Lauren Rich Fine has a fairly unique perspective on two industries which are in the midst of transformational change: news and financial services. For nearly twenty years, she followed the newspaper industry as a sell-side analyst at Merrill Lynch. When she stepped down from that role two years ago, the subprime crisis was still considered an isolated problem and private equity firms were paying a premium for newspaper companies. What a difference twenty four months makes.
More recently, Lauren has moved to the alternative media space, serving as Research Director for Content Next Media, publisher of PaidContent and related news blogs. Her latest report for Content Next is Playing a New Tune: The Music Industry's D-I-Y Era. Fine also serves as Practitioner in Residence at Kent State University's College of Communication and Information.
Content Matters: The world of investment research has changed dramatically since the Spitzer settlement. This has contributed to the emergence of the independent analyst and the professional blogger. What do you see ahead for investment research?
Lauren Rich Fine: I think you will see more well known analysts hanging up their own shingle, lilke Ivy Zelman and Meredith Whitney. I have chosen to do the part of the job I really loved, which was forward looking industry research; I was less interested in picking stocks so the position as Research Director for ContentNext was perfect.
CM: In an interview shortly after you left Merrill, you were asked what you might want to do next. You suggested that you’d love to help Sam Zell with his then just-acquired Tribune business. A lot has changed since then, particularly the end of cheap credit. But, credit aside, what might you have done to make Tribune a sustainable business?
LRF: I would have made changes a lot faster. I would have communicated more directly with my readers and explained the changing landscape for newspapers. Online, I would have had the editors use quality Internet content for nonlocal content, and even use it in print, and focus my dwindling resources on local news, particularly investigative reporting. I would have really tried to energize my sales force, both for print and online. There are many other things, but overall, experimenting and moving more rapidly could have helped.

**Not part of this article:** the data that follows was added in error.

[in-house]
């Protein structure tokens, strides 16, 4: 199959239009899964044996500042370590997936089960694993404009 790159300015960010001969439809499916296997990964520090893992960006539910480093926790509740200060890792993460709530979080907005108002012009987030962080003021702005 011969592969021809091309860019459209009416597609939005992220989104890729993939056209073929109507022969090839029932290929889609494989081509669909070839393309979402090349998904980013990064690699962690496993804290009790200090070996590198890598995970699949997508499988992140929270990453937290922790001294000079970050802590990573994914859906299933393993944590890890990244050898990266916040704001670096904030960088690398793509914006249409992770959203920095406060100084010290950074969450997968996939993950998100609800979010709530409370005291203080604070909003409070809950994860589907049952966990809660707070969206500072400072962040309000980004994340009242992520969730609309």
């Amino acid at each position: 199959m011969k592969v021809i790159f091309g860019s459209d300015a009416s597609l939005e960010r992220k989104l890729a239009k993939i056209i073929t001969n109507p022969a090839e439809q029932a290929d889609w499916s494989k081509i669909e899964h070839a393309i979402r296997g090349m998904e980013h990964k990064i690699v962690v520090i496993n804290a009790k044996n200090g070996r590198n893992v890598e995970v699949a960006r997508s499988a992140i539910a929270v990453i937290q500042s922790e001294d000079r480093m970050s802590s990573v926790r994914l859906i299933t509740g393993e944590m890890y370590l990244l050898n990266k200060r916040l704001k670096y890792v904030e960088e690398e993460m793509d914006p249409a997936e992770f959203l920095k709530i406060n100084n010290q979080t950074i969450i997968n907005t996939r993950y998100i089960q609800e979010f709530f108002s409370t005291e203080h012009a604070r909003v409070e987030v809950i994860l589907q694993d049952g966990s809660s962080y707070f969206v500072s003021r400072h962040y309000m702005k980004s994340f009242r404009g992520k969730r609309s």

CM: Gordon Crovitz recently suggested users should pay for news with micropayments. Newsday has announced plans to make their news available only to paying subscribers, while US News is publishing a paid PDF magazine. But the genie has been out of the bottle for ten years. Can publishers (other than perhaps the FT and WSJ) really get consumers to pay for news?
I don't think so. The WSJ is providing information that is required to do a job, v. the average metropolitan papers which is read to be an informed citizen. One produces a return on investment, and by the way, is frequently paid for by an employer. The comparison to iTunes is flawed as a purchase of a song can be heard over and over again v. news which becomes stale very quickly.
CM: We’ve seen a handful of blog acquisitions by traditional media in the past year (including ContentNext, Ars Technical, etc), but not as many as some of us anticipated. Why do you think that is and do you see that changing as the ad market comes back?
LRF: It is hard to maintain a site that is proprietary and dominant market share. The barriers to entry are so low that when one does the build v. buy, frequently, build wins out. It is getting harder to break through the clutter and have a site with enough traffic to really attract advertisers.
CM: While there’s a lot of gloom and doom about, there are always bright spots. Weak economies bring transformation and change. What are you optimistic about in 2009 (professionally or personally)?
LRF: Well, I for one am happy to say goodbye to the era of excess and lack of accountability. While I am deeply concerned about the rising unemployment rate, I don't mind that my 5 teenagers will really learn to work hard to get what they want. Personally, I have an amazing family that I enjoy watching mature and a few jobs (I am also a practitioner in residence at Kent State University) that keep me fulfilled and bring me into contact with smart, innovative people.